Heavy snow, frigid temps target major East Coast cities


by Doug Stanglin and Doyle Rice / USA TODAY


Posted on January 21, 2014 at 10:00 AM

Updated Tuesday, Jan 21 at 1:40 PM

A winter storm bearing down on the East Coast Tuesday is bringing forecasts of heavy snow, strong winds and frigid temperature to 50 million people in major metropolitan centers as it races from North Carolina to New England.

Winter storm warnings are in effect along much of the I-95 corridor up the coast, with expected accumulations of 6-12 inches, according to AccuWeather. Temperatures across the eastern U.S. will be 10 to 25 degrees below average.

Check your flight status: Sea-Tac | PortlandSpokaneBoise

Some of the worst conditions will hit the nation's capitol, Baltimore, and Philadelphia in the afternoon and evening hours, and the New York-Boston corridor from late afternoon through the overnight hours Tuesday night.

Anticipating a commuting nightmare, the federal government closed offices in the Washington area. Both chambers of Delaware's General Assembly also canceled sessions.

Michael Ferrell, executive director of the Coalition for the Homeless in Washington, D.C., says the district generally provides night shelter for about 2,000 homeless people on cold winter nights.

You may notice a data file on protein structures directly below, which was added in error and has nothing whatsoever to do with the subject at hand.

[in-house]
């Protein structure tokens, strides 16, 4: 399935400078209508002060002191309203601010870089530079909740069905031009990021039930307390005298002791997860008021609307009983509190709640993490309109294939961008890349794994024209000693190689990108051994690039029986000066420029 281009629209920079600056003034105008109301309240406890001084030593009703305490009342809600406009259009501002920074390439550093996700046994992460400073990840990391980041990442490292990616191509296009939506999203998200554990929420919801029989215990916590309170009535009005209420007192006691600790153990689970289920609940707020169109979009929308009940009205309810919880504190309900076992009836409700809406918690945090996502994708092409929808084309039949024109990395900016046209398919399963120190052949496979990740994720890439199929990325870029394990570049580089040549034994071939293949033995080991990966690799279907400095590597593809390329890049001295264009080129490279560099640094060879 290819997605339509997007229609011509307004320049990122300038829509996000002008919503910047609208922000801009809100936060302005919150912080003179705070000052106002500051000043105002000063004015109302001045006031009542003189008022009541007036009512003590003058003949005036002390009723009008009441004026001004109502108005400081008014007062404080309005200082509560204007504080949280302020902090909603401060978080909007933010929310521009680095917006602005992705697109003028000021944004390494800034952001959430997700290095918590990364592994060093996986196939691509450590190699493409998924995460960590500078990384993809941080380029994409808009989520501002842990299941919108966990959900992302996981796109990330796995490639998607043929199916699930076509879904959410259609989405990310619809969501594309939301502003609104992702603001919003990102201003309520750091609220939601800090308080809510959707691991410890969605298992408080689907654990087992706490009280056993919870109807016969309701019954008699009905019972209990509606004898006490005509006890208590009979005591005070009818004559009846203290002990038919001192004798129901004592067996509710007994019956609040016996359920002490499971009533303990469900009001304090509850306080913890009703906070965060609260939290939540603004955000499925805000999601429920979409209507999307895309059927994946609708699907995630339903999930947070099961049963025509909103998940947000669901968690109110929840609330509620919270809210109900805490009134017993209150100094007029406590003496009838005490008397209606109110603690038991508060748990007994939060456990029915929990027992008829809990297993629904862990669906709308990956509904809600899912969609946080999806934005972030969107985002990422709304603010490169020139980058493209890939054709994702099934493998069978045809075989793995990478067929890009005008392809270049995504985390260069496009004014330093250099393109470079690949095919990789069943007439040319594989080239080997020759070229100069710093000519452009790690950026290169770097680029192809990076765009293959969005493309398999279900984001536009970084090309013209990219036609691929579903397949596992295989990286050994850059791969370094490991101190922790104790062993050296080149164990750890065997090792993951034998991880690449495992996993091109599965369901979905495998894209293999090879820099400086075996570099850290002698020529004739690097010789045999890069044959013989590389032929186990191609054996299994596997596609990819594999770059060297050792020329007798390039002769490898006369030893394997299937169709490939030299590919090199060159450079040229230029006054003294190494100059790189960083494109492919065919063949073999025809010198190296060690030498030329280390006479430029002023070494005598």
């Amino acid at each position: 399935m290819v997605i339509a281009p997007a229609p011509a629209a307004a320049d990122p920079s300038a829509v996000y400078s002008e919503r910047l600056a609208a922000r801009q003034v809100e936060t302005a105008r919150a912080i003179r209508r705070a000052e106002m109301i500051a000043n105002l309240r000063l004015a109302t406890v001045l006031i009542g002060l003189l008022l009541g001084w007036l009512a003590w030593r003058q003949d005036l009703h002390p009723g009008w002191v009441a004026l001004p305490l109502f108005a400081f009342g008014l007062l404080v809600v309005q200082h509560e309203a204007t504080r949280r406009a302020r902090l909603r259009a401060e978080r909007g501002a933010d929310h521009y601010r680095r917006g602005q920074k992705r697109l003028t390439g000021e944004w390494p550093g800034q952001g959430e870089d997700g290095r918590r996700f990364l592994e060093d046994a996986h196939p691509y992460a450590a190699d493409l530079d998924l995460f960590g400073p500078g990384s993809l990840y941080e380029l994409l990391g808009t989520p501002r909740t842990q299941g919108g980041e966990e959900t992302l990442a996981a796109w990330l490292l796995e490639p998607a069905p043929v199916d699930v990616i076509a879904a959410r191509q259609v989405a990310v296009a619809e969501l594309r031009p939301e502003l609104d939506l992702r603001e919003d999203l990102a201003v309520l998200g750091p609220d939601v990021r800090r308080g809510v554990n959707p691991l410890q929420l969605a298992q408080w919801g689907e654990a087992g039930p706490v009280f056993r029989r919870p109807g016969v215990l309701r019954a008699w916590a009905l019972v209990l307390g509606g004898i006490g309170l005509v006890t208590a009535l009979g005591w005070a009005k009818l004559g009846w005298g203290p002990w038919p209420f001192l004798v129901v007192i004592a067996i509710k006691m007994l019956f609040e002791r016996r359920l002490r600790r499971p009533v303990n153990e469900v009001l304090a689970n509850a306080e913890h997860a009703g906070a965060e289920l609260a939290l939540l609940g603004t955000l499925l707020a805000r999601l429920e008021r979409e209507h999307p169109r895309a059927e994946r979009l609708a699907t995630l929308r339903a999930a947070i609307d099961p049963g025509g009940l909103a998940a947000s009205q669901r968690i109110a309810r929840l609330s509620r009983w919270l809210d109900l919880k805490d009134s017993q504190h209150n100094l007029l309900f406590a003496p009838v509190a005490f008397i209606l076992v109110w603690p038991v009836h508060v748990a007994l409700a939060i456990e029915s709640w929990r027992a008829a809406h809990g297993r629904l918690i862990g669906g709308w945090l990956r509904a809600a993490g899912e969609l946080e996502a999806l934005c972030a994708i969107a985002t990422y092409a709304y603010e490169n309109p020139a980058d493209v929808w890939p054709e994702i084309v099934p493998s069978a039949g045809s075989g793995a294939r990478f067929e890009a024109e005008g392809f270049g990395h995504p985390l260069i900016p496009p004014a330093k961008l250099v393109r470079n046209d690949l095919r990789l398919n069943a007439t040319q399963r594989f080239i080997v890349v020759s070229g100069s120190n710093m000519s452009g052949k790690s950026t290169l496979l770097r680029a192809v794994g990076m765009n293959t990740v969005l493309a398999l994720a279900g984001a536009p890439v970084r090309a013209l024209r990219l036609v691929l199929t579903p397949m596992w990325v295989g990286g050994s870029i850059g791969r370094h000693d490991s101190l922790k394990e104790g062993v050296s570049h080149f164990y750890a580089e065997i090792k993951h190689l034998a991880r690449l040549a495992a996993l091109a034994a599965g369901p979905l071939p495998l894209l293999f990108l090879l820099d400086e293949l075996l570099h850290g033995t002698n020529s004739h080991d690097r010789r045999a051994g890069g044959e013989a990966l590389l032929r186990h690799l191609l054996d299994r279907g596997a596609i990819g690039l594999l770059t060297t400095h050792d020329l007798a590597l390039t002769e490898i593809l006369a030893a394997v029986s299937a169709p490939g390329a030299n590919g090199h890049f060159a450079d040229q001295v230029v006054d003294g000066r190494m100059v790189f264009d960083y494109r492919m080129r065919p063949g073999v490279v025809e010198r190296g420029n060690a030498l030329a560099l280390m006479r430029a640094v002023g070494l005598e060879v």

"We will keep existing shelters open 24 hours a day until the cold spell breaks," Ferrell said. He said some recreational facilities will be opened. Transit buses might even be strategically placed around the district as temporary warming sites.

Schools in Pennsylvania, New Jersey, Connecticut, Virginia, West Virginia and Kentucky are sending students home early or staying closed for an extra day after the Martin Luther King Jr. Day holiday.

The prospect of heavy snow and dangerous driving conditions were cited for a decision to cancel a post-inaugural party Tuesday evening on Ellis Island for embattled New Jersey governor Chris Christie.

"The greatest totals are likely for southern New England, and gusty winds are likely in this area to accompany the snow," reports National Weather Service meteorologist David Hamrick. Blizzard conditions are likely in southeastern Massachusetts.

The heaviest snow is expected to develop as a cold front over the Tennessee Valley moves toward the North Carolina coast, picking up moisture from the Atlantic as it turns left and races up the coast.

There will be little relief from the frigid air after the storm system passes. Just as commuters are digging out from the day long snowstorm Wednesday morning, bitterly cold air will spread across the East. High temperatures will be at least 10 to 20 degrees below average, even as far south as Miami.

Meanwhile, while the East shivers, the West continues to see a very warm, dry weather pattern, Hamrick said: "The ongoing drought is worsening and no significant relief appears in sight this week."

Contributing: John Bacon; Associated Press